In the wake of last week’s fatal incident, the FAA has issued an emergency Airworthiness Directive. Southwest Airlines flight 1380 last Tuesday from New York to Dallas experienced an uncontained engine failure of a -56 engine during which shrapnel penetrated the cabin resulting in a fatality resulting from explosive decompression.

The CFM-56 is the most widely utilized aircraft engine in the world, powering the 737NG series and more than half of the Airbus A320 family fleet. There are more than 8,000 CFM-56-7B engines currently in service on the Boeing 737NG series. The -7B series was introduced in 1999.

This is only applicable to -7B engines that have accumulated more than 30,000 total cycles since new. The FAA cites that only 352 engines in the US and 681 engines worldwide are impacted, and the required inspections must be completed within 20 days, with the other engines in service relying on inspection requirements from the manufacturer and its maintenance service bulletins. While the true cause of the cannot be determined until the NTSB report is final, this incident is similar to another incident on a Southwest flight in 2016 that also resulted in an uncontained engine failure from metal fatigue in a fan blade.

It should be noted that the CFM56 has had three incidents like this, twice on the 737 (both on Southwest) and once on an A320 (British Midland flight 92). This is an incredible performance given the number of engines in service and the number of cycles they have generated.  The CFM56 fleet is the largest in service.

The table lists the number of CFM56-7 engines in service as of the end of 2017.

Next, let’s look at the fleet age.

As we can see from these two tables, the FAA AD has a very wide reach.  Potentially the AD may impact more engines than suggested elsewhere.  As the next chart illustrates, there are over 2,800 engines that average over eight years old and may fall into the 30,000-hour requirement.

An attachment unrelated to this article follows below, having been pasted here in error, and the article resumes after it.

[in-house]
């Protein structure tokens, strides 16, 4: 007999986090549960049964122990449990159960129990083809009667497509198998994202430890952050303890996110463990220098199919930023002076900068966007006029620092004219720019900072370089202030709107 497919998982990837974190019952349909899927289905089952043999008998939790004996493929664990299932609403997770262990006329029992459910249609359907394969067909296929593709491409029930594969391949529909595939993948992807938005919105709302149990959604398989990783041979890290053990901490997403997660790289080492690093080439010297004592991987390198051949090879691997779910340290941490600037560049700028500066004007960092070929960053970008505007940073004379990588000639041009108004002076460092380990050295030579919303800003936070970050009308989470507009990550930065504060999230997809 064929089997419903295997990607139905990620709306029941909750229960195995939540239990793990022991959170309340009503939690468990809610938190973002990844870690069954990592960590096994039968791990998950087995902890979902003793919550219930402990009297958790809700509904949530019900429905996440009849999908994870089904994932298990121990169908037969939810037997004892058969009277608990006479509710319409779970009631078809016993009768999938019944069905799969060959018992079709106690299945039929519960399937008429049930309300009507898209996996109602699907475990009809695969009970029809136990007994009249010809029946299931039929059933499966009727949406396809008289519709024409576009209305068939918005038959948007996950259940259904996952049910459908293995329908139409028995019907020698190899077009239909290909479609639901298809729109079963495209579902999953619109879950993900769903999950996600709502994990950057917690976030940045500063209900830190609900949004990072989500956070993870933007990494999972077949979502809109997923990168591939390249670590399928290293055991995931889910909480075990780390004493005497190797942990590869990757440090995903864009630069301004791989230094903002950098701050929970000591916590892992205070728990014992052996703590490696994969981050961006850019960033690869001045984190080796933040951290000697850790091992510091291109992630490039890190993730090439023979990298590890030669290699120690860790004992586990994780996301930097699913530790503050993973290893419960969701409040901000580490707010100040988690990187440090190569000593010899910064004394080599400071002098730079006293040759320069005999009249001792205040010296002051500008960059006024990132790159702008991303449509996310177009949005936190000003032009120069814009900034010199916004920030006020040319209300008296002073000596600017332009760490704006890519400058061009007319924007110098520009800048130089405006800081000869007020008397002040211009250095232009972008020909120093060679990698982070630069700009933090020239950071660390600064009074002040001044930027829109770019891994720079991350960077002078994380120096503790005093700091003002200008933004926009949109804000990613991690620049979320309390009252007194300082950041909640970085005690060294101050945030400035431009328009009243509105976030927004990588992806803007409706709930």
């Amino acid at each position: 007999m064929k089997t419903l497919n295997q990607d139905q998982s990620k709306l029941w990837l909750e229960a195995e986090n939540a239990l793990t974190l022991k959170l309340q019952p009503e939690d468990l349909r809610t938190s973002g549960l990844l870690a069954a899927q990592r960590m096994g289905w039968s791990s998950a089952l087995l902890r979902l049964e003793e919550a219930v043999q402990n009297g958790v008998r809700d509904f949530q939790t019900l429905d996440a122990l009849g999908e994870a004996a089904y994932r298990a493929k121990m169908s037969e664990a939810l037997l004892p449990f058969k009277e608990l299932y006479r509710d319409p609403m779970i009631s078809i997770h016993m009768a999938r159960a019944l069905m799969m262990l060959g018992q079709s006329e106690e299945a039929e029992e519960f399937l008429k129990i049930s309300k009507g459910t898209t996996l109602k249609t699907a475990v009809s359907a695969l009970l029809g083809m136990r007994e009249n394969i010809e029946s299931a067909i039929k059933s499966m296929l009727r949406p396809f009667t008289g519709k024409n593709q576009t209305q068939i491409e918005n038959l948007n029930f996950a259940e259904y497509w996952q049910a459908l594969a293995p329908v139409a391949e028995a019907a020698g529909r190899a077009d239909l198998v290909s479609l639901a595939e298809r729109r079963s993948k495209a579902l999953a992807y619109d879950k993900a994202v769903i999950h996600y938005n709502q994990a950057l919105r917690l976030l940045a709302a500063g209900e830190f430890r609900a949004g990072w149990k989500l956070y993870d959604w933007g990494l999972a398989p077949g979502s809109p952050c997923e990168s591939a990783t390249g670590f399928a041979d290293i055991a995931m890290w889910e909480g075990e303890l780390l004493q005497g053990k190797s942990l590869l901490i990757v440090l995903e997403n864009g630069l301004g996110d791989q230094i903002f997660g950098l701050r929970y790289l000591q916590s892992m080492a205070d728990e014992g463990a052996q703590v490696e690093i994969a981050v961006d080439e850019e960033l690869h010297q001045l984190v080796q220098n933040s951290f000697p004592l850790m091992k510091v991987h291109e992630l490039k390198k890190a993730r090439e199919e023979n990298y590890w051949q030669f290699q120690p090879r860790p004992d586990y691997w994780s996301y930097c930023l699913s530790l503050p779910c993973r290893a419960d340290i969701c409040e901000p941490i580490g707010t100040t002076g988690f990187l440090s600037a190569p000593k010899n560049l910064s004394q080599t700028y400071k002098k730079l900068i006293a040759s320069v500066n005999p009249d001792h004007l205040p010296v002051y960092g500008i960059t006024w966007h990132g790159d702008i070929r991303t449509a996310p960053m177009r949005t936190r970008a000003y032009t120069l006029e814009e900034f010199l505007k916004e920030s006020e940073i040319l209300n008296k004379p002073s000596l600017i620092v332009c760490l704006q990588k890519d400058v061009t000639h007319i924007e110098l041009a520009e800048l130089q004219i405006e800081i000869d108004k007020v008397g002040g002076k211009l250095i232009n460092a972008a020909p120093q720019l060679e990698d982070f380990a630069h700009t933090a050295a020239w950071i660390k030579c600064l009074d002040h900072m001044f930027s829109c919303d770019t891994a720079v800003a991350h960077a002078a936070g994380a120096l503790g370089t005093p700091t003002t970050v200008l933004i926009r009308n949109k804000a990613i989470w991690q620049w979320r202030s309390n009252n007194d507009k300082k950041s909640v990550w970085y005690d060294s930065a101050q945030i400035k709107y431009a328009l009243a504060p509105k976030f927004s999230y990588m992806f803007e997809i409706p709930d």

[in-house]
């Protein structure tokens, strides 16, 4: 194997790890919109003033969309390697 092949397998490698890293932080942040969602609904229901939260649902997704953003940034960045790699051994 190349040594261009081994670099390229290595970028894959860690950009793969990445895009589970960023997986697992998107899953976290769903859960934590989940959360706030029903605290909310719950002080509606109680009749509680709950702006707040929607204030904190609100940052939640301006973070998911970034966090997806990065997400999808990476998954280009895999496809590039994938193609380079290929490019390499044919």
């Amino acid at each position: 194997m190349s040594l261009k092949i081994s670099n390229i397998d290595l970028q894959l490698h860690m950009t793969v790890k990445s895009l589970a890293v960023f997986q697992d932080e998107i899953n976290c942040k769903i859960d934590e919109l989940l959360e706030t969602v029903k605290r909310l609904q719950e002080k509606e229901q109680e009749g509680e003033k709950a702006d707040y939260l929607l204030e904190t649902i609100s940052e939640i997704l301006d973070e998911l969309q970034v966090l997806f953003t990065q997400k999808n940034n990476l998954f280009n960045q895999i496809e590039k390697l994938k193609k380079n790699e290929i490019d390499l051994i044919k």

Of course, the FAA focus is on engines within US airspace. But the reach of its influence on reaches across the globe.  The following two tables show where the CFM56-7B engines in service are located.  We highlighted those that are from eight years and up as areas of focus for the inspections.  We would expect that inspections will be undertaken on the engines over eight years old. As the tables illustrate the number of aircraft impacted by this AD is large.

On the in-service 737-700 fleet, there are 990 engines that might fall into the inspection category.

On the in-service 737-800 fleet, there are 2,221 engines that might fall into the inspection category.

The Bottom Line

Regulators are catching up with a potential problem but may have dropped the ball after the 2016 failure by not requiring more rigorous inspections. While this AD appears to be overdue, a lingering question is whether the 30,000 cycles, which is about 8-10 years of typical operations, is too long an interval for inspections for metal fatigue, which could potentially also occur in younger engines.

A regulatory issue is whether by not taking effective action after the 2016 incident, did the FAA contribute to the first passenger fatality in nine years in the United States because it was unwilling to increase maintenance costs for airlines?

While CFM, a joint venture of Safran Aircraft Engines in France and General Electric in the United States, builds a fine engine with a strong safety record, erring on the side of caution is always appropriate in matters of safety. The impact of CFM on the industry is explained in the following chart.

CFM accounts for 38% of all aero engines in service, and of those engines, Boeing accounts for 63% of those, 99% of which are on 737s.  The impact of the FAA AD is clearly going to impact a significant part of the airline fleet.  Expect a lot of disruptions, which have already started.


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